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Marriage Story Adam Driver and Scarlet Johansson divided by a wall

If you’ve been hoping that director Noah Baumbach’s Marriage Story would be making a big jump from its Netflix streaming home to the big screen, your prayers may be answered after all.

The film is going to receive a significant boost in its theatrical exhibition, but there’s one pretty big catch you’ll have to work around: this round of silver screen action for the film is only happening in China.

The big reason that Marriage Story is actually being released into Chinese theaters is because the country’s regulators have banned Netflix from operating within their country. So rather than passing the country by completely, the streaming giant is in talks with distributor Road Pictures to sell the theatrical rights for a region specific rollout.

A current favorite in the scrum of awards season titles, Marriage Story was shown theatrically in the United States, as well as in other countries, in a limited release. It was particularly restrictive in the US, considering Netflix and the major theater chains in country have been in a long term standoff pertaining to the window of theatrical exclusivity.

It’s an unfortunate set of circumstances, but it certainly fits rather well into Road Pictures’ business model, as the company has made a name off of importing big festival and prestige favorites like Capernaum and Cold War, and turning them into big hits in China.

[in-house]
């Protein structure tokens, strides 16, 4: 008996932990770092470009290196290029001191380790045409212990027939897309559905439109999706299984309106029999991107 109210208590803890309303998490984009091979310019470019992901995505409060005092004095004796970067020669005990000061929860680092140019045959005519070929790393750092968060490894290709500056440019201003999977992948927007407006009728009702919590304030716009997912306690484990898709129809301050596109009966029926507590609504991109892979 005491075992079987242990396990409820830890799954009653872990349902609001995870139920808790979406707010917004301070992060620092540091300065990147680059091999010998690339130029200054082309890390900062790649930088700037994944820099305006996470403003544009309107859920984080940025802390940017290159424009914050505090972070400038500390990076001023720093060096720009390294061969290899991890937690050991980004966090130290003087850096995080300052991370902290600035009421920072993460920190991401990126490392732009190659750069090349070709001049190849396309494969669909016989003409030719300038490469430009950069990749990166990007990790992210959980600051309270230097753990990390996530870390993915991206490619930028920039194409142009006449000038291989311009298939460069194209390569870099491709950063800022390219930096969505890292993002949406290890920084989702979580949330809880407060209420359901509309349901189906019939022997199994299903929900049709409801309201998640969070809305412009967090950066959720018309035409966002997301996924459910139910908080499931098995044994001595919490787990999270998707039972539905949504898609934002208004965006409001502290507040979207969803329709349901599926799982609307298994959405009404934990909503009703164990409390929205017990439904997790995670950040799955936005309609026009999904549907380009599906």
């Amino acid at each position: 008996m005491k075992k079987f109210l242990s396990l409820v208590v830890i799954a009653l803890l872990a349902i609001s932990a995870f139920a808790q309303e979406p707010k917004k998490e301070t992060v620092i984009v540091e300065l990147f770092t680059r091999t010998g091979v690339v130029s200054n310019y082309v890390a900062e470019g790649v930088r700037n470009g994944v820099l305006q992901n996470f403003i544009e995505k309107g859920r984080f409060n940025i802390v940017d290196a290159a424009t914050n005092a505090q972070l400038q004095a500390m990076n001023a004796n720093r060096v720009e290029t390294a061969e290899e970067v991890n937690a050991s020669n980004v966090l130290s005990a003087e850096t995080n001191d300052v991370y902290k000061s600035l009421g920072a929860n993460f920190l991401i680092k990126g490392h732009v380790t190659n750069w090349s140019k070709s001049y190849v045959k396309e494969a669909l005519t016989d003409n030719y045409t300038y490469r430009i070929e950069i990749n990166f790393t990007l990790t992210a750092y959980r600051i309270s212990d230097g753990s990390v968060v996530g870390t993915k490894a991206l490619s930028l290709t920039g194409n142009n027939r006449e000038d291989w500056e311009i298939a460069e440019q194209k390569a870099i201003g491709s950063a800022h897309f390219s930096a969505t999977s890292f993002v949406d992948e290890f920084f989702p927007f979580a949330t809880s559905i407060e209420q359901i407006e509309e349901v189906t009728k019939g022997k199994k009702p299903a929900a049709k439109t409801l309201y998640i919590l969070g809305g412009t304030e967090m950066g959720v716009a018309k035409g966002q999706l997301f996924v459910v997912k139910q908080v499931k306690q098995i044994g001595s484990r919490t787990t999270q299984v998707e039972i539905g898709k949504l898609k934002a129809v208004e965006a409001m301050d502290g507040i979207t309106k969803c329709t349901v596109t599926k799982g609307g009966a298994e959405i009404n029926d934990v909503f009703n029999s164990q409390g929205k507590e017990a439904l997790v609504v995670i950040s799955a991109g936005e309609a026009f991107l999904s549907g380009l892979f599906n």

It’s a strategy that THR’s report bolsters with some cold hard numbers, as Capernaum in particular made $50 million in its Chinese release, while the film only racked up $1.6 million in its North American release. Should that sort of luck hold up, there’s a shot that Netflix’s investment in Marriage Story might pay off dividends.

Even more interesting is the possibility that should Marriage Story’s release window go well, there’s the potential for Netflix to partner with Road Pictures’ distribution house more frequently in the future. There’s even a chance that both companies could partner on specific tailor made products that will wind up as Netflix Originals on the streaming side, but also serve as Chinese blockbusters in a territorially limited theatrical release.

With the streaming platform/studio trying to keep an eye on their purse strings at home, and the theatrical markets still being somewhat of a minefield for Netflix films, this could be a profitable way to ensure that films like Marriage Story are still made at the studio.

The twin factors of profitability and prestige are in the picture, and if this film hits like it should, there’s no telling what’s in store for Netflix’s theatrical future in 2020 and beyond. We’ll see soon enough, as Marriage Story is looking to open in Chinese theaters at some point in February.

Meanwhile, if you’re in a country with Netflix access, you can currently see Noah Baumbach’s opus of heartbreak on the streaming platform itself.

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